PhD opportunities at the Centre for Anatomy and Human Identification

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Greenhouse Research Studentship Programme

The School of Science and Engineering are delighted to offer a 4 year fully funded (UK) PhD studentship based within the Centre for Anatomy and Human Identification (CAHID).

An essential part of the remit of the Greenhouse Research Studentship Programme is that successful applicants are required to teach in the dissecting room throughout semesters 1 and 2 and to assist with other classes as and when required.

The successful candidate will commence their studentship in January or May 2022. The 2021/2022 tax free stipend for the scholarship is £15,609 per annum.


Candidates must be UK students and must have an undergraduate and/or Master’s degree which includes experience of full body gross anatomical human dissection. Applicants who do not have such experience will not be considered for the scholarship.

PhD Greenhouse projects

Two research topics are offered to potential candidates who wish to apply for the Greenhouse scholarship award. Only one of these projects will be taken forward and so applicants are requested to indicate clearly which of the projects they wish to apply for.

Project 1: Forensic Microscopy age estimation for an old cohort: a 2D and 3D study of cortical and trabecular bone

Supervisors: Dr Julieta G. García-Donas (CAHID) and Dr Craig Cunningham (CAHID)
Closing date for applications: 19 November 2021

In disciplines such as Forensic Anthropology, osteological age is one of the key aspects in creating a biological profile from human remains. In the case of fragmentary remains, micro-anatomical features are employed to estimate age-at-death. In order to better understand bone age-related changes at the microscopic level, both cortical and trabecular bony structures need to be assessed to provide a complete aging multifactorial picture.

Previous studies have shown the relationship between age and cortical and trabecular bone for clinical purposes and cortical and trabecular assessment separately for aging methods. However, no study has tested both cortical and trabecular bone through 2D and 3D imaging methods for the development of forensic age estimation population-specific standards. Moreover, microscopic age estimation in old individuals have shown limitations for the old age cohort.

Project aims

This study proposes a systematic examination of cortical and trabecular age-related changes to explore age-at-death throughout the later years of the human life. The development of an age estimation formula reporting error rates will clarify whether the observation of both cortical and trabecular bone increase the age estimates accuracy. The sample used for this project will consist of skeletal elements collected from the cadaveric sample in CAHID.


  • An assessment of traditional 2D histology cortical bone microstructural features
  • related to age.
  • A 3D analysis of trabecular bone using micro-CT scans considering parameters
  • related to age.
  • The development of age estimation methods exploring the possibility of aging the
  • elderly based on microscopic 2D and 3D approaches
  • Consideration of other factors affecting the parameters under consideration.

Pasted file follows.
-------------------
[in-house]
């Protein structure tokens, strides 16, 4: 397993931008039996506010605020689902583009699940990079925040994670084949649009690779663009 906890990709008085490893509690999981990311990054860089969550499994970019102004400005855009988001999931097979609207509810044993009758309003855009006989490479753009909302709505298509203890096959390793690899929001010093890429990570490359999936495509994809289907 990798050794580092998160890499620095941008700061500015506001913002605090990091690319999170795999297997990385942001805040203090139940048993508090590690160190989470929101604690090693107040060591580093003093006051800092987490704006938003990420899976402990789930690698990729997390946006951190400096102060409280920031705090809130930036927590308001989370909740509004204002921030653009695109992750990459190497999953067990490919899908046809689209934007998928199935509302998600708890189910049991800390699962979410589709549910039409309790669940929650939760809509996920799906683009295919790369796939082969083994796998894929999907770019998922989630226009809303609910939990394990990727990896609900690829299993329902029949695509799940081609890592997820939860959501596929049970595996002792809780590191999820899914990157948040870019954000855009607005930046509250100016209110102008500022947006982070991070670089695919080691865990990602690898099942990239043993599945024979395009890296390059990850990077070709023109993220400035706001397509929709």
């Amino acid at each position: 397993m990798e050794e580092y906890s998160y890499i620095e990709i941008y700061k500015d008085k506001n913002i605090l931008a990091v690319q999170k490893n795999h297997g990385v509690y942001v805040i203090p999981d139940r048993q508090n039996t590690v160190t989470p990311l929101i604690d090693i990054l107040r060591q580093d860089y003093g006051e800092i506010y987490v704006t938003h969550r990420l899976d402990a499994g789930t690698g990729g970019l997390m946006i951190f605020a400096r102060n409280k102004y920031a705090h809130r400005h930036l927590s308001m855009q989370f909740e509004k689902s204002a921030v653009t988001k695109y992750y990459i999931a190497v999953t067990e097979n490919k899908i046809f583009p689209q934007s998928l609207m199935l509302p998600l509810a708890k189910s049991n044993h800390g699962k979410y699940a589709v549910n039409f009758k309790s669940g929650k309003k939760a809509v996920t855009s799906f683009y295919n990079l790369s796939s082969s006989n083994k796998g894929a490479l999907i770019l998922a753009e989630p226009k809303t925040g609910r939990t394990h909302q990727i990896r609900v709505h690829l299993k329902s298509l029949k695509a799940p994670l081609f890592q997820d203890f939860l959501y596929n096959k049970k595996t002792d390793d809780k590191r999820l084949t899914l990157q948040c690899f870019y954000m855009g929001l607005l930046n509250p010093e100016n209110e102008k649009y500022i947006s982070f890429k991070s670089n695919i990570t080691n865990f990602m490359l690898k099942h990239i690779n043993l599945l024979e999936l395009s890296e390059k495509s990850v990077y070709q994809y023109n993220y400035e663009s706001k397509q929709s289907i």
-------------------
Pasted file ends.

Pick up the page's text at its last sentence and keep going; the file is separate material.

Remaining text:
Project 2: Visualising morphometric trends in facial growth, development and ageing

Supervisors: Dr Tobias Houlton (CAHID) Dr Caroline Erolin (CAHID)
Closing date for applications: 19 November 2021

During life, the human craniofacial complex undergoes extensive growth, development and ageing. Globally, life expectancy is on the rise due to advancements in medical care and improved living conditions. As a consequence, a wider range of ages are being represented in clinical treatments (surgical, medical, dental) and forensic investigations (craniofacial reconstruction/superimposition, age estimation, etc.). Developments in robust reference data (metric and morphoscopic) are thus needed to understand the influence of age, with consideration to possible population and sex variation.

Project Aims

Identify metric and morphoscopic trends in craniofacial ageing, for clinical and forensic application.


  • Using a photogrammetric surface scanner and DSLR camera, build a collection of 3D scans and high resolution photographs of faces across various ages, to analyse the influence of facial growth, development and ageing.
  • Determine if significant differences in facial growth, development and ageing exist between sex and population groups.
  • Identify patterns in facial growth and ageing where significant changes in facial morphology tend to occur.
  • Applying geometric morphometric techniques, generate a 3D reference model demonstrating common patterns in craniofacial growth, development and ageing.
  • Detect and evaluate textural skin changes and facial crease patterns using photogrammetric image analysis
How to apply

We invite applications from suitably qualified candidates.

Candidates are requested:

  1. Submit their full CV
  2. Indicate which of the two projects they wish to apply for
  3. Provide a one-page A4 summary of their suggestions for developing their research project choice

Applications should reach Dr. Julieta G García-Donas by midnight on the 19 November 2021.

Shortlisted applicants will be notified about whether they will be invited for interview in the week commencing 22 November 2021. Interviews are planned for 10 December, but date may be subject to change.